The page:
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Cancer Immunol Res. 2019 Feb 1. pii: canimm.0686.2018. doi: 10.1158/2326-6066.CIR-18-0686. [Epub ahead of print]

Immunologic recognition of a shared p53 mutated neoantigen in a patient with metastatic colorectal cancer.

Author information

1
Surgery Branch, National Cancer Institute.
2
Surgery Branch, National Cancer Institute Maria_Parkhurst@nih.gov.
3
Providence Cancer Institute, Earle A. Chiles Research Institute.
4
Surgery Branch, National Institutes of Health.
5
Bioinformatics core, National Institutes of Health.
6
SB, NCI/NIH.
7
Laboratory Medicine, Karolinska Institutet.
8
Surgery, National Cancer Institute.
9
General Surgery, Allegheny General Hospital.
10
Thoracic and Oncologic Surgery Branch, CCR/NCI, NIH, National Institutes of Health.

Abstract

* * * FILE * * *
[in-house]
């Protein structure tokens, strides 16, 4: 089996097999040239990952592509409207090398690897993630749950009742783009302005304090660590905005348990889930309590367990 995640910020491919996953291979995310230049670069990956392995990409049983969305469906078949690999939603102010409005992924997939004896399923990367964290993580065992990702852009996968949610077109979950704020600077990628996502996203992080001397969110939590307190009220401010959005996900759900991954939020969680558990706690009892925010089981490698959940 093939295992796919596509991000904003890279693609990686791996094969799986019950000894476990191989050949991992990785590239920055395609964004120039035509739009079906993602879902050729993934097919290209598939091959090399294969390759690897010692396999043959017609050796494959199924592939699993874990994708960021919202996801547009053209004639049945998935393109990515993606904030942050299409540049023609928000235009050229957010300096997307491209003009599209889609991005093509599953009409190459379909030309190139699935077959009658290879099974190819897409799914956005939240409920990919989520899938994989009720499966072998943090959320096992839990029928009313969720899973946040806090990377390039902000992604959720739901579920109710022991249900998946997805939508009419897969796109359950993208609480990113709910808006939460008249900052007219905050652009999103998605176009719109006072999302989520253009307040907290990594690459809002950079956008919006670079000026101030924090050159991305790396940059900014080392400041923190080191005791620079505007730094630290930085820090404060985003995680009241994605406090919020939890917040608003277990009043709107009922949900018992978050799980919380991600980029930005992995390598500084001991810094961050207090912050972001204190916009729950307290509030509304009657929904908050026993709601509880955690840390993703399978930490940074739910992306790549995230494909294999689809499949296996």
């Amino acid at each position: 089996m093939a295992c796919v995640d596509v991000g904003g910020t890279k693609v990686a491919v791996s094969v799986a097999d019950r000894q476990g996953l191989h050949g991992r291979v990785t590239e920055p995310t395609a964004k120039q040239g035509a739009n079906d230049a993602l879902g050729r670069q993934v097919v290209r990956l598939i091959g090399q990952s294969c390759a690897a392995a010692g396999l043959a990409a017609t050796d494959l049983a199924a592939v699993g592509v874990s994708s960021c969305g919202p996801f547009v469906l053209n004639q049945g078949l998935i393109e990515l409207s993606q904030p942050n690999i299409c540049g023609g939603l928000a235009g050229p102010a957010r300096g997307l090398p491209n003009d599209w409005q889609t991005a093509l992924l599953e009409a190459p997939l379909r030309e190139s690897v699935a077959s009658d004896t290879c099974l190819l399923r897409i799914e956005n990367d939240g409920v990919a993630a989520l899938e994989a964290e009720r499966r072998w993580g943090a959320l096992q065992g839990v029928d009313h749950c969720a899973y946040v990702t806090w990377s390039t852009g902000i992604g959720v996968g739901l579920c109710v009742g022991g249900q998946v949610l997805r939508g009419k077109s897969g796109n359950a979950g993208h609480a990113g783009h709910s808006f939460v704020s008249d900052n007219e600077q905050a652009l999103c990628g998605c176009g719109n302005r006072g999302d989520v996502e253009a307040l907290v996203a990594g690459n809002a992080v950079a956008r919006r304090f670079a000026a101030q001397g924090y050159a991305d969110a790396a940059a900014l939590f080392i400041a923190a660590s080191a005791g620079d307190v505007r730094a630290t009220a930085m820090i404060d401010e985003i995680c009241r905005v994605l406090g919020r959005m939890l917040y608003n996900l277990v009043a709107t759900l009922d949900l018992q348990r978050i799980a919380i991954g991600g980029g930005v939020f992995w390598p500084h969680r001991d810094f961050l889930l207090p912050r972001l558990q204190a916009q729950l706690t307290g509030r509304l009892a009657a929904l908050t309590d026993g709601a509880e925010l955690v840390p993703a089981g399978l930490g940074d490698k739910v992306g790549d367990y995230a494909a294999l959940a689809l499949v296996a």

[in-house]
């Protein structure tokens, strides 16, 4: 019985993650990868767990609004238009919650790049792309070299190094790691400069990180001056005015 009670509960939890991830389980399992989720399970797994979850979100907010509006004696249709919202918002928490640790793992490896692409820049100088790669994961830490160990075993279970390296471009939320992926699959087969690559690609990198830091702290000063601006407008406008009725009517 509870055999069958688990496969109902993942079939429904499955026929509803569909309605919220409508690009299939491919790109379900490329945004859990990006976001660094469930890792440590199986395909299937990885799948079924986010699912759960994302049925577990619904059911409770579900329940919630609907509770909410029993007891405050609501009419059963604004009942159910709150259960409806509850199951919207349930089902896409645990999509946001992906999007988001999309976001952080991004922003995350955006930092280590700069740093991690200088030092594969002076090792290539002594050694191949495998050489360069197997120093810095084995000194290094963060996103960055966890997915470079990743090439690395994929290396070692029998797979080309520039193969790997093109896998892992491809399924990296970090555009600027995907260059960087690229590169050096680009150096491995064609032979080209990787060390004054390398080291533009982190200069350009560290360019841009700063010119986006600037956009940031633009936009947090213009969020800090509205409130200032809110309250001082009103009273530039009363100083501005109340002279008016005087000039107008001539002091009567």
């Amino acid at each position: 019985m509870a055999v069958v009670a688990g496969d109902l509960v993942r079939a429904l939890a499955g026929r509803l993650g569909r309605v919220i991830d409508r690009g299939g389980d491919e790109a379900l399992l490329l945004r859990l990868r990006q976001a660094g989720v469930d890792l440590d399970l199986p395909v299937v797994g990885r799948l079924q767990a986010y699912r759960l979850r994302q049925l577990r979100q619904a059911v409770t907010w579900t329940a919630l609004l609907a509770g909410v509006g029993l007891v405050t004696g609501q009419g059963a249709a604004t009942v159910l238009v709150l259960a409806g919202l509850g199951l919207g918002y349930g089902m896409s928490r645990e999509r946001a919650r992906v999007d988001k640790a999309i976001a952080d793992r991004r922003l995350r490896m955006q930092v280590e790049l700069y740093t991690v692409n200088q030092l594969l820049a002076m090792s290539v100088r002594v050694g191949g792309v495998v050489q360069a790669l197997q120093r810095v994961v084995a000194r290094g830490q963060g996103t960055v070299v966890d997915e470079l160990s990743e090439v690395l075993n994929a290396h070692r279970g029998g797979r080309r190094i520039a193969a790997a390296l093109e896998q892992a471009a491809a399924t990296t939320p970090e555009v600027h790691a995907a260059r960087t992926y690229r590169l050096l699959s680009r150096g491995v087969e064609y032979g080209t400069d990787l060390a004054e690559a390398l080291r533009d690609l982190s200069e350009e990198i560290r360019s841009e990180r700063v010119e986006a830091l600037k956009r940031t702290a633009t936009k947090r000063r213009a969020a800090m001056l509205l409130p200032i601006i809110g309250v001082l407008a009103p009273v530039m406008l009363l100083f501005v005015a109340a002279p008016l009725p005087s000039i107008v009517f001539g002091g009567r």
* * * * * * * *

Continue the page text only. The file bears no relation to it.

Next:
Adoptive cell therapy (ACT) with T cells targeting neoantigens can mediate durable responses in patients with metastatic cancer. Cell therapies targeting common shared antigens for epithelial cancers are not yet broadly available. Here we report the identification and characterization in one patient of T cell receptors (TCRs) recognizing mutated p53 p.R175H, which is shared among a subset of patients with cancer. Tumor-infiltrating lymphocytes (TILs) were screened for recognition of mutated neoantigens in a patient with metastatic colorectal cancer. HLA-A*0201 restricted recognition of mutated p53 p.R175H was identified, and the minimal peptide epitope was HMTEVVRHC. Reactive T cells were isolated by tetramer sorting, and three TCRs were identified. These TCRs mediated recognition of commercially available ovarian cancer, uterine carcinoma, and myeloma cell lines, as well as an NIH patient-derived esophageal adenocarcinoma line that endogenously expressed p53 p.R175H and HLA-A*0201. They also mediated recognition of p53 p.R175H+ colon, breast, and leukemia cell lines after transduction with a retrovirus encoding HLA-A*0201. This work demonstrates that common shared mutated epitopes like those found in p53 can elicit immunogenic responses and that the application of ACT may be extended to patients with any cancer histology that expresses both HLA-A*0201 and the p53 p.R175H mutation.

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